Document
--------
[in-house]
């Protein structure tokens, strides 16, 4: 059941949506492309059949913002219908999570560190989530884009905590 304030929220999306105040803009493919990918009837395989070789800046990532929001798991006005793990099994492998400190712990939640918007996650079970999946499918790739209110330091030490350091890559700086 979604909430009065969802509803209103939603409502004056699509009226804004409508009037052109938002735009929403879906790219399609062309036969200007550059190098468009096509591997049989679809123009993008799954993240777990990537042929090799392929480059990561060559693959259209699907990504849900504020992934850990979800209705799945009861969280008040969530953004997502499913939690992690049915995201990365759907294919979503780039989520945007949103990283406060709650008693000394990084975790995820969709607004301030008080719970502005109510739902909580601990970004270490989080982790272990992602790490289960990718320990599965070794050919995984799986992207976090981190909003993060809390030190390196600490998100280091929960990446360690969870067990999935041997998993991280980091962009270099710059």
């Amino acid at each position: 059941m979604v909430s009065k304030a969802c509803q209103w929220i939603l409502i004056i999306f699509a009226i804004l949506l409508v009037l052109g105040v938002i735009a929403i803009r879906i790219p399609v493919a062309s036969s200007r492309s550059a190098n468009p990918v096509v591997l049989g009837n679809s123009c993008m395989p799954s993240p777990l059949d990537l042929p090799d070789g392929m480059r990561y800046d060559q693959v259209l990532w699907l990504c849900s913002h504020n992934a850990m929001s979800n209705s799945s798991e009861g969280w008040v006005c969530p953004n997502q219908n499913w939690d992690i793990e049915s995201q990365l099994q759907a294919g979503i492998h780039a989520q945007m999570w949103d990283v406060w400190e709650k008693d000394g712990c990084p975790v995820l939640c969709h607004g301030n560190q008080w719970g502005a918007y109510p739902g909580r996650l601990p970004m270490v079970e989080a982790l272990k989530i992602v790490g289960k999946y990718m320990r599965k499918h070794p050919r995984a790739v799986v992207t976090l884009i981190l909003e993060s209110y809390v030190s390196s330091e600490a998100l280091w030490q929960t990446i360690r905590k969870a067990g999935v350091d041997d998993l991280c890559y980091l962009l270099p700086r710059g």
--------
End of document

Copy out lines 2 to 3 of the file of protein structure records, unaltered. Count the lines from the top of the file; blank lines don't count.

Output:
């Protein structure tokens, strides 16, 4: 059941949506492309059949913002219908999570560190989530884009905590 304030929220999306105040803009493919990918009837395989070789800046990532929001798991006005793990099994492998400190712990939640918007996650079970999946499918790739209110330091030490350091890559700086 979604909430009065969802509803209103939603409502004056699509009226804004409508009037052109938002735009929403879906790219399609062309036969200007550059190098468009096509591997049989679809123009993008799954993240777990990537042929090799392929480059990561060559693959259209699907990504849900504020992934850990979800209705799945009861969280008040969530953004997502499913939690992690049915995201990365759907294919979503780039989520945007949103990283406060709650008693000394990084975790995820969709607004301030008080719970502005109510739902909580601990970004270490989080982790272990992602790490289960990718320990599965070794050919995984799986992207976090981190909003993060809390030190390196600490998100280091929960990446360690969870067990999935041997998993991280980091962009270099710059």
């Amino acid at each position: 059941m979604v909430s009065k304030a969802c509803q209103w929220i939603l409502i004056i999306f699509a009226i804004l949506l409508v009037l052109g105040v938002i735009a929403i803009r879906i790219p399609v493919a062309s036969s200007r492309s550059a190098n468009p990918v096509v591997l049989g009837n679809s123009c993008m395989p799954s993240p777990l059949d990537l042929p090799d070789g392929m480059r990561y800046d060559q693959v259209l990532w699907l990504c849900s913002h504020n992934a850990m929001s979800n209705s799945s798991e009861g969280w008040v006005c969530p953004n997502q219908n499913w939690d992690i793990e049915s995201q990365l099994q759907a294919g979503i492998h780039a989520q945007m999570w949103d990283v406060w400190e709650k008693d000394g712990c990084p975790v995820l939640c969709h607004g301030n560190q008080w719970g502005a918007y109510p739902g909580r996650l601990p970004m270490v079970e989080a982790l272990k989530i992602v790490g289960k999946y990718m320990r599965k499918h070794p050919r995984a790739v799986v992207t976090l884009i981190l909003e993060s209110y809390v030190s390196s330091e600490a998100l280091w030490q929960t990446i360690r905590k969870a067990g999935v350091d041997d998993l991280c890559y980091l962009l270099p700086r710059g």